Two Shift Gate Valves Operation
Stop valves do have a crucial role in power stations. They can isolate certain parts of the installation and are operated in an “on-off “mode. In older installations the parallel slide gate valve is popular. This old design is based around two separate discs, guided by the seats during the full stroke, whereby in the closed position the upstream pressure pushes the downstream disc on the seat and creates the seal. An adequate system, however this has a major weak point in that during the opening and closing the disc is in constant contact with the seat potentially “scoring” the seat during the full stroke. By opening the valve intermittently the damage to the seats and discs is limited and it could reach the next outage without any major maintenance.
However, where the valves have to be operated in a dual shift regime, every day opening and closing may be needed which will significantly reduce the life span of a standard valve.
AVS offer a stop valve design which overcomes the issues of wear: a gate valve design based on the features of the parallel slide valve. The sealing is made by the downstream disc on the seat and the valve has the feature of a separate guide rail to guide the set of discs during the stroke of the valve so that the discs only contact the seats at the end of travel in the closed position. This special feature results in “friction free” opening and closing and no pressure locking. No wear to the sealing area occurs during travel. We have called this design the tapered parallel slide valve: This valve is based on two individual separate discs, a bearing and a spindle with a forged-on hammer head. This valve has a very limited number of parts in the pressure containing body.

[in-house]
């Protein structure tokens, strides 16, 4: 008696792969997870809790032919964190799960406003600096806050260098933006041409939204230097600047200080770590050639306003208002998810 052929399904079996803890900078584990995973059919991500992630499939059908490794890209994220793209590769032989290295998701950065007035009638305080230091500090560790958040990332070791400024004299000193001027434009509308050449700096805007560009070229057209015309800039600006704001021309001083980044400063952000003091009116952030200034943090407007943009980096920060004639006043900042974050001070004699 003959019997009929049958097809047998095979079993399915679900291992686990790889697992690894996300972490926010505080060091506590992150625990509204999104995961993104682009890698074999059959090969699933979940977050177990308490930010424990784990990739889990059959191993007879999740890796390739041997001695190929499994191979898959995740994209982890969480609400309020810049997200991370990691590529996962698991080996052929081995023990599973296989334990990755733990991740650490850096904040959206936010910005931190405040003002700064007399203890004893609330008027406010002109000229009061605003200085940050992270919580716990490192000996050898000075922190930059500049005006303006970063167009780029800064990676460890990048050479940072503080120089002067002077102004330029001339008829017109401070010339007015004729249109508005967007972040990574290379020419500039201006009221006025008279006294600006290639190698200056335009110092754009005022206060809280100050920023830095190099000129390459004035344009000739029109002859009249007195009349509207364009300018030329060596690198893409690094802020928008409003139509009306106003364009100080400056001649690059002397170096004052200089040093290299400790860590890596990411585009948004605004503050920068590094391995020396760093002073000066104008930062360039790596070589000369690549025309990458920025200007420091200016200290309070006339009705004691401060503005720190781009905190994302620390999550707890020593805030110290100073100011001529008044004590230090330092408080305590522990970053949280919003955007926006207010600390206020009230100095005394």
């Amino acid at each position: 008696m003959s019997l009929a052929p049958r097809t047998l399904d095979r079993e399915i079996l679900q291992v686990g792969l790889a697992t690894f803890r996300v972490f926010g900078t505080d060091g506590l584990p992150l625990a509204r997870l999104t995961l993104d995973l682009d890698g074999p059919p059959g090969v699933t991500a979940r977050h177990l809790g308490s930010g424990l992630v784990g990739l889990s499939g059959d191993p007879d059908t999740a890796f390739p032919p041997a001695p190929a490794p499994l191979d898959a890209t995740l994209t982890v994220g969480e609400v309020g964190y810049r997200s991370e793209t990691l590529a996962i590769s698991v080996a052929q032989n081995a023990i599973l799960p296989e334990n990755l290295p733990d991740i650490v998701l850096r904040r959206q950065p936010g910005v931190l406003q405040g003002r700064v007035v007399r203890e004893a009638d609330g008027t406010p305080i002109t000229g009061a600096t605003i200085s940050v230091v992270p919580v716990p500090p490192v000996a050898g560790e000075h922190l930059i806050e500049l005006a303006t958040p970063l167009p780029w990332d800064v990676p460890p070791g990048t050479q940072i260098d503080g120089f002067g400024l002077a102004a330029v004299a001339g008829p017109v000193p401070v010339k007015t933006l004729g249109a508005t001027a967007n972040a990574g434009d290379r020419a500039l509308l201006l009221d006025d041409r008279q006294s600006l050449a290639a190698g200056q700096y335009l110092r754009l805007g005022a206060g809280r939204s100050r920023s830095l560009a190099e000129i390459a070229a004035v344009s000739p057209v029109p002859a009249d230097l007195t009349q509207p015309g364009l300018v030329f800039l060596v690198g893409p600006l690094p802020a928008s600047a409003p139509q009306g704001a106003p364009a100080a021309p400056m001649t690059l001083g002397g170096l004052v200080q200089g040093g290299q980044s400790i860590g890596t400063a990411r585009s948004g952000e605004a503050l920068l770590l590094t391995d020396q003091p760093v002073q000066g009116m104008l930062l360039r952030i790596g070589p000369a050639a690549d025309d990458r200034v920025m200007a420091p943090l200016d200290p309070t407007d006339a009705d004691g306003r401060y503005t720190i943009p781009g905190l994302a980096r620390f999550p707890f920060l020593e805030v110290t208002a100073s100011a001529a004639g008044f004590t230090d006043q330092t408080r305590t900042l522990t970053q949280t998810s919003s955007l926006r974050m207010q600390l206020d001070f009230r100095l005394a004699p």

The changing operational requirements of the plant require that the steam coolers, de-superheater valves, drains, feed water control valves, main steam isolation valves and the turbine quick closing valves are reviewed. These critical pieces of equipment have to be specifically designed to take the new dual shifting process requirements into consideration, once this has been done the operational performance of the plant can be improved and wear and tear of systems and components can be controlled and significantly reduced. Consequently as these pieces of equipment have been specifically designed for the new operating conditions of the station they are no longer a limiting factor to the start up time of the plant. The following paper highlights some of the more common issues found in dual shifting power stations with special regards to steam control.